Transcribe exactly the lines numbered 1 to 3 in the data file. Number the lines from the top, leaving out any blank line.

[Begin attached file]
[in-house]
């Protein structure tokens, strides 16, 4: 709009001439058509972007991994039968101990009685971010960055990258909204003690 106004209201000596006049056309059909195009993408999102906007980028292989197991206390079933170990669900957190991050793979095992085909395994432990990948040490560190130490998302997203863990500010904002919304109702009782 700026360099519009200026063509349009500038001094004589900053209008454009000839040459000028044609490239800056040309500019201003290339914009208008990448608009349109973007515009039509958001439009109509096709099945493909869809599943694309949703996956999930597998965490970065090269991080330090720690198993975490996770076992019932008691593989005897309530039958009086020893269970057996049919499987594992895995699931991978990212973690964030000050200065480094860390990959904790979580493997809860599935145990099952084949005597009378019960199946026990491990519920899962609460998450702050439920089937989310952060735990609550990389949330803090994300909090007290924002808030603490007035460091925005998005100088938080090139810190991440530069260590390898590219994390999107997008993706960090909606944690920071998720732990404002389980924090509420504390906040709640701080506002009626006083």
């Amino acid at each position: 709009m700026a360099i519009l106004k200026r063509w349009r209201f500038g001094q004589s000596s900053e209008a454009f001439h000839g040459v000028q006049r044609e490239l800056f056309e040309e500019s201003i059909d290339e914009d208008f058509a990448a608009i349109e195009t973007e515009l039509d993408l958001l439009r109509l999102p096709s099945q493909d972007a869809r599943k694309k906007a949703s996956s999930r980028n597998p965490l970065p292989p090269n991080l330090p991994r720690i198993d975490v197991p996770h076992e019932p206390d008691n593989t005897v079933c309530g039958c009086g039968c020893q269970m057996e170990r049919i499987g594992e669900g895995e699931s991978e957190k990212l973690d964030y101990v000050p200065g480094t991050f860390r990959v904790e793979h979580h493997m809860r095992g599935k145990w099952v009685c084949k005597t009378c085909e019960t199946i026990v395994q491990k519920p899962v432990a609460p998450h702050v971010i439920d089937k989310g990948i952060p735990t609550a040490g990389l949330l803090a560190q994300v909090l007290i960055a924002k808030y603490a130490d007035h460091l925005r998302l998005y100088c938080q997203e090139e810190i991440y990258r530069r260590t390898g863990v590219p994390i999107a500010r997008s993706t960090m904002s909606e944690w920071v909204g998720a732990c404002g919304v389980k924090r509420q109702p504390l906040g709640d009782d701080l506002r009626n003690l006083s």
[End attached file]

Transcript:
[in-house]
């Protein structure tokens, strides 16, 4: 709009001439058509972007991994039968101990009685971010960055990258909204003690 106004209201000596006049056309059909195009993408999102906007980028292989197991206390079933170990669900957190991050793979095992085909395994432990990948040490560190130490998302997203863990500010904002919304109702009782 700026360099519009200026063509349009500038001094004589900053209008454009000839040459000028044609490239800056040309500019201003290339914009208008990448608009349109973007515009039509958001439009109509096709099945493909869809599943694309949703996956999930597998965490970065090269991080330090720690198993975490996770076992019932008691593989005897309530039958009086020893269970057996049919499987594992895995699931991978990212973690964030000050200065480094860390990959904790979580493997809860599935145990099952084949005597009378019960199946026990491990519920899962609460998450702050439920089937989310952060735990609550990389949330803090994300909090007290924002808030603490007035460091925005998005100088938080090139810190991440530069260590390898590219994390999107997008993706960090909606944690920071998720732990404002389980924090509420504390906040709640701080506002009626006083």
């Amino acid at each position: 709009m700026a360099i519009l106004k200026r063509w349009r209201f500038g001094q004589s000596s900053e209008a454009f001439h000839g040459v000028q006049r044609e490239l800056f056309e040309e500019s201003i059909d290339e914009d208008f058509a990448a608009i349109e195009t973007e515009l039509d993408l958001l439009r109509l999102p096709s099945q493909d972007a869809r599943k694309k906007a949703s996956s999930r980028n597998p965490l970065p292989p090269n991080l330090p991994r720690i198993d975490v197991p996770h076992e019932p206390d008691n593989t005897v079933c309530g039958c009086g039968c020893q269970m057996e170990r049919i499987g594992e669900g895995e699931s991978e957190k990212l973690d964030y101990v000050p200065g480094t991050f860390r990959v904790e793979h979580h493997m809860r095992g599935k145990w099952v009685c084949k005597t009378c085909e019960t199946i026990v395994q491990k519920p899962v432990a609460p998450h702050v971010i439920d089937k989310g990948i952060p735990t609550a040490g990389l949330l803090a560190q994300v909090l007290i960055a924002k808030y603490a130490d007035h460091l925005r998302l998005y100088c938080q997203e090139e810190i991440y990258r530069r260590t390898g863990v590219p994390i999107a500010r997008s993706t960090m904002s909606e944690w920071v909204g998720a732990c404002g919304v389980k924090r509420q109702p504390l906040g709640d009782d701080l506002r009626n003690l006083s």